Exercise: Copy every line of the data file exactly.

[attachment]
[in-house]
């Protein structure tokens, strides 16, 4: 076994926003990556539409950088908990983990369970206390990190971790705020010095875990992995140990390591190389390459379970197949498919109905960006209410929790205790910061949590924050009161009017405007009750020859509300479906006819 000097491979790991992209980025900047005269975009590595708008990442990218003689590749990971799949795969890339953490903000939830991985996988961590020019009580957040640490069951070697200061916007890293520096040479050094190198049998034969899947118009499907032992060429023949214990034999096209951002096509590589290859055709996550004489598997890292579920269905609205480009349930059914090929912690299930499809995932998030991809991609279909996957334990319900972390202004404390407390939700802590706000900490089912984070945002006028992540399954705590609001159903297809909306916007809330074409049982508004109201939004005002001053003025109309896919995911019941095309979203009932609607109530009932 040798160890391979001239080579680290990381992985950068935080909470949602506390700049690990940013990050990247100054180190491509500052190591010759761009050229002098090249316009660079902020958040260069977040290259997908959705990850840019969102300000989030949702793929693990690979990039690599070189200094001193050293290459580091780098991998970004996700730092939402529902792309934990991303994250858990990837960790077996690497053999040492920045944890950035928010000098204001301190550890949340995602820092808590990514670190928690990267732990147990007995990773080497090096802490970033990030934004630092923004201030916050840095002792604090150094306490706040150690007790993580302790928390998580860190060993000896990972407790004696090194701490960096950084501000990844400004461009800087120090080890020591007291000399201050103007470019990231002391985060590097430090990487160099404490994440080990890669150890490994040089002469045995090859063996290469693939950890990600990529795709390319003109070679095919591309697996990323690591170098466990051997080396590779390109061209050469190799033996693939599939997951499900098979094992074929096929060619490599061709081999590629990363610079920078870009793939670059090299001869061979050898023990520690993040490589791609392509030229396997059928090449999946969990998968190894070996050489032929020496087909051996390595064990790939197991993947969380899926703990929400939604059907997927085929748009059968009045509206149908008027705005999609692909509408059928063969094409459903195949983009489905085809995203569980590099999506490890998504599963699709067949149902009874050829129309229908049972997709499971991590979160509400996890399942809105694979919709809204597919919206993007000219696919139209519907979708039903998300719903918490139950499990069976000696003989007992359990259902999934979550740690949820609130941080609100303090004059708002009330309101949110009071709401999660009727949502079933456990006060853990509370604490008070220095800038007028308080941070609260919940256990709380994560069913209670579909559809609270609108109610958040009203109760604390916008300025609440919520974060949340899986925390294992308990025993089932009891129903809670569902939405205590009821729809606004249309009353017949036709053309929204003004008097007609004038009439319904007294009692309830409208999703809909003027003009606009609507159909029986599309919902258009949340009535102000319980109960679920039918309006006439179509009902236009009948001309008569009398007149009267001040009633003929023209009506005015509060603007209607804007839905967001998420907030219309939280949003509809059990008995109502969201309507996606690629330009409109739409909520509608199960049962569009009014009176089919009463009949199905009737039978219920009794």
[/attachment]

[in-house]
């Protein structure tokens, strides 16, 4: 076994926003990556539409950088908990983990369970206390990190971790705020010095875990992995140990390591190389390459379970197949498919109905960006209410929790205790910061949590924050009161009017405007009750020859509300479906006819 000097491979790991992209980025900047005269975009590595708008990442990218003689590749990971799949795969890339953490903000939830991985996988961590020019009580957040640490069951070697200061916007890293520096040479050094190198049998034969899947118009499907032992060429023949214990034999096209951002096509590589290859055709996550004489598997890292579920269905609205480009349930059914090929912690299930499809995932998030991809991609279909996957334990319900972390202004404390407390939700802590706000900490089912984070945002006028992540399954705590609001159903297809909306916007809330074409049982508004109201939004005002001053003025109309896919995911019941095309979203009932609607109530009932 040798160890391979001239080579680290990381992985950068935080909470949602506390700049690990940013990050990247100054180190491509500052190591010759761009050229002098090249316009660079902020958040260069977040290259997908959705990850840019969102300000989030949702793929693990690979990039690599070189200094001193050293290459580091780098991998970004996700730092939402529902792309934990991303994250858990990837960790077996690497053999040492920045944890950035928010000098204001301190550890949340995602820092808590990514670190928690990267732990147990007995990773080497090096802490970033990030934004630092923004201030916050840095002792604090150094306490706040150690007790993580302790928390998580860190060993000896990972407790004696090194701490960096950084501000990844400004461009800087120090080890020591007291000399201050103007470019990231002391985060590097430090990487160099404490994440080990890669150890490994040089002469045995090859063996290469693939950890990600990529795709390319003109070679095919591309697996990323690591170098466990051997080396590779390109061209050469190799033996693939599939997951499900098979094992074929096929060619490599061709081999590629990363610079920078870009793939670059090299001869061979050898023990520690993040490589791609392509030229396997059928090449999946969990998968190894070996050489032929020496087909051996390595064990790939197991993947969380899926703990929400939604059907997927085929748009059968009045509206149908008027705005999609692909509408059928063969094409459903195949983009489905085809995203569980590099999506490890998504599963699709067949149902009874050829129309229908049972997709499971991590979160509400996890399942809105694979919709809204597919919206993007000219696919139209519907979708039903998300719903918490139950499990069976000696003989007992359990259902999934979550740690949820609130941080609100303090004059708002009330309101949110009071709401999660009727949502079933456990006060853990509370604490008070220095800038007028308080941070609260919940256990709380994560069913209670579909559809609270609108109610958040009203109760604390916008300025609440919520974060949340899986925390294992308990025993089932009891129903809670569902939405205590009821729809606004249309009353017949036709053309929204003004008097007609004038009439319904007294009692309830409208999703809909003027003009606009609507159909029986599309919902258009949340009535102000319980109960679920039918309006006439179509009902236009009948001309008569009398007149009267001040009633003929023209009506005015509060603007209607804007839905967001998420907030219309939280949003509809059990008995109502969201309507996606690629330009409109739409909520509608199960049962569009009014009176089919009463009949199905009737039978219920009794």